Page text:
Biden adviser Deese pushes stimulus relief after GDP, jobless data

Biden adviser Deese pushes stimulus relief after GDP, jobless data

January 28, 2021

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White House National Economic Council Director Brian Deese urged Congress to “swiftly” pass President Biden’s stimulus relief package, citing the latest GDP data, which he said reflected “a significant slowing of our economic recovery.”

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In a statement Thursday, Deese said the fourth quarter presented “the second largest contraction in a calendar year on record.”
“This is second only to the contraction in 2008,” he said. “As a result of economic conditions, more than a million Americans applied for unemployment benefits this week alone — worse than any week during the Great Recession.”

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Deese acknowledged that legislation “to date has provided an important bridge,” but said it was imperative that the government “do more for the economy and for American workers and families.”

“Congress should swiftly pass the President's American Rescue Plan. The Plan would allow us to get this pandemic under control, provide critical relief to American workers and families, and make smart investments to get our economy back on track,” Deese said.

President Biden delivers remarks on climate change and green jobs, in the State Dining Room of the White House, Wednesday, Jan. 27, 2021, in Washington.  (AP Photo/Evan Vucci)

Deese warned, though, that “without swift action, we risk a continued economic crisis that will make it harder for Americans to return to work and get on back their feet.”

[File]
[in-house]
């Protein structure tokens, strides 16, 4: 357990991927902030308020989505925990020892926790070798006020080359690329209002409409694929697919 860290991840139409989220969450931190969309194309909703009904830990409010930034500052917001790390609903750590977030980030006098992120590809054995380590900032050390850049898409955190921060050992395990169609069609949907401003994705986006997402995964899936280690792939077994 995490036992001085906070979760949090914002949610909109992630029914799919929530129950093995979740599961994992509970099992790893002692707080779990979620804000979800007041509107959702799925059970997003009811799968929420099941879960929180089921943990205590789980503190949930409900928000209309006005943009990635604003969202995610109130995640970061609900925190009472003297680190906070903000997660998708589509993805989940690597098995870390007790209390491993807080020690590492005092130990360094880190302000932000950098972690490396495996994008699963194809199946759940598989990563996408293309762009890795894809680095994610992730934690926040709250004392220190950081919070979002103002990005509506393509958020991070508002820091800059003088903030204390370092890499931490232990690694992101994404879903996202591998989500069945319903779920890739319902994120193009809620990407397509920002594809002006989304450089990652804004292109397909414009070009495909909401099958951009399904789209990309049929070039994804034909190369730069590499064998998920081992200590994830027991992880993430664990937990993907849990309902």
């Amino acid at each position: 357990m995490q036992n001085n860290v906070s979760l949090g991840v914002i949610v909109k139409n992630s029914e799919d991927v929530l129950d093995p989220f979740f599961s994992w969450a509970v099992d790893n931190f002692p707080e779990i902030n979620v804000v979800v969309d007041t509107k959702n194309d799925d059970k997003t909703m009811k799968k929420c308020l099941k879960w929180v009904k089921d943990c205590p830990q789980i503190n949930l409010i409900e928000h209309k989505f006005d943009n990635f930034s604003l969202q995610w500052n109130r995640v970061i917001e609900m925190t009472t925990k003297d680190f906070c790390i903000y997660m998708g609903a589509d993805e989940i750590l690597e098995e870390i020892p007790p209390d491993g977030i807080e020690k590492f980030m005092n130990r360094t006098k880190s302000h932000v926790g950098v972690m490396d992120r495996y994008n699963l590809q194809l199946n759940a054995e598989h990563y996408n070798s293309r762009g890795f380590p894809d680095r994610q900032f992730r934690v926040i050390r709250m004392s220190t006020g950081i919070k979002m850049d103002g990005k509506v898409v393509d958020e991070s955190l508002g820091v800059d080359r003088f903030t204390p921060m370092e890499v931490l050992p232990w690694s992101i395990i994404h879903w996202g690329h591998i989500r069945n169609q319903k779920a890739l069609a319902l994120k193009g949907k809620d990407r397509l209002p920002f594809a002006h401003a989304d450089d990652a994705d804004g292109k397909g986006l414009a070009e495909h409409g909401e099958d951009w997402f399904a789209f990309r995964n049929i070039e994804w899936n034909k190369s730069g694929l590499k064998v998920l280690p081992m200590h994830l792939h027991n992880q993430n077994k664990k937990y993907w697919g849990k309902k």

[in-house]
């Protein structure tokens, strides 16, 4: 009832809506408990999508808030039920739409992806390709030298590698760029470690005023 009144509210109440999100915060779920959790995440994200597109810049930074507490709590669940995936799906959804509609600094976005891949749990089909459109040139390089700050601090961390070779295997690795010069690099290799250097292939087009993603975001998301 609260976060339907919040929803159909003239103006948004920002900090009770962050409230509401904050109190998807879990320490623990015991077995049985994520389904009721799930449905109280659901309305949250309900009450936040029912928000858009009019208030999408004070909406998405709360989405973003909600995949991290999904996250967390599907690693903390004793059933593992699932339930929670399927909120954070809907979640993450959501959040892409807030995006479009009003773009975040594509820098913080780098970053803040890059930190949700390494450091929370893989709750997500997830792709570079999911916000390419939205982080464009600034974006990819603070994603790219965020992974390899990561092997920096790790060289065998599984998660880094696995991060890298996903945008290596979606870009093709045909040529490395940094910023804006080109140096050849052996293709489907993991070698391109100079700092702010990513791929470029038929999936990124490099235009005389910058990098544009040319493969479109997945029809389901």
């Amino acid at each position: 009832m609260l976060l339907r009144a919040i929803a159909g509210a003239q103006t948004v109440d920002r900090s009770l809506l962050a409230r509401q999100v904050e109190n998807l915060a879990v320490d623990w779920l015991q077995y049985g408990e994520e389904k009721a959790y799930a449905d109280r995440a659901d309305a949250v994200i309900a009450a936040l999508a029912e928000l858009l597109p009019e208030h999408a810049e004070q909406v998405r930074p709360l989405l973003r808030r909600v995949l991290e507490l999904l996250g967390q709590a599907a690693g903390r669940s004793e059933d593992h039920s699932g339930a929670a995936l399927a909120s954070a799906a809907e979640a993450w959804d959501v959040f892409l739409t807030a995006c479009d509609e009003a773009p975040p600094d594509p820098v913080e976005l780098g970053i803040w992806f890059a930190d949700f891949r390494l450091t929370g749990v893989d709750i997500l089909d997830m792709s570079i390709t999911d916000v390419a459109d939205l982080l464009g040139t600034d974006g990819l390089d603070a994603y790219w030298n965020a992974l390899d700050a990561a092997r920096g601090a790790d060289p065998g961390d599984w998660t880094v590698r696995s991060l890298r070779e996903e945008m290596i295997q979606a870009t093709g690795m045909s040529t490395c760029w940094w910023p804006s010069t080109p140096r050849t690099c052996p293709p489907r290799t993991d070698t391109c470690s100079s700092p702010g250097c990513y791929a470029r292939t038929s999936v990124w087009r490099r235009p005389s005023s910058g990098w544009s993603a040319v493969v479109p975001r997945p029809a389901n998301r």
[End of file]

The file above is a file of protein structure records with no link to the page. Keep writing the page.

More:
In economic data, GDP grew at a 4% annualized rate in the three months through December, according to a preliminary reading from the Commerce Department.

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Elsewhere, initial jobless claims fell to 847,000 from an upwardly revised 914,000 the week prior. Wall Street analysts surveyed by Refinitiv were anticipating a decline to 875,000. Continuing claims fell to 4.771 million, below the 5.054 million that was expected.

Biden, earlier this month, unveiled a massive $1.9 trillion stimulus package proposal which aims to combat the coronavirus and begins to pump up a U.S. economy severely battered by the worst pandemic to strike the globe in a century.

Over $1 trillion of that total price tag is for direct relief to individuals and families.

Biden's plan would also extend and expand unemployment insurance benefits "so American workers can pay their bills" and would push to raise the minimum wage to $15 per hour.

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Biden, since taking office, has signed a number of executive orders addressing the economy, including one to maximize the federal government’s existing resources to support families, with an emphasis on providing food assistance to low-income families; another to extend eviction and foreclosure moratoriums to March 31; and another to extend the pause on federal student loan payments and interest through Sept. 30.

Fox Business' Jonathan Garber contributed to this report. 

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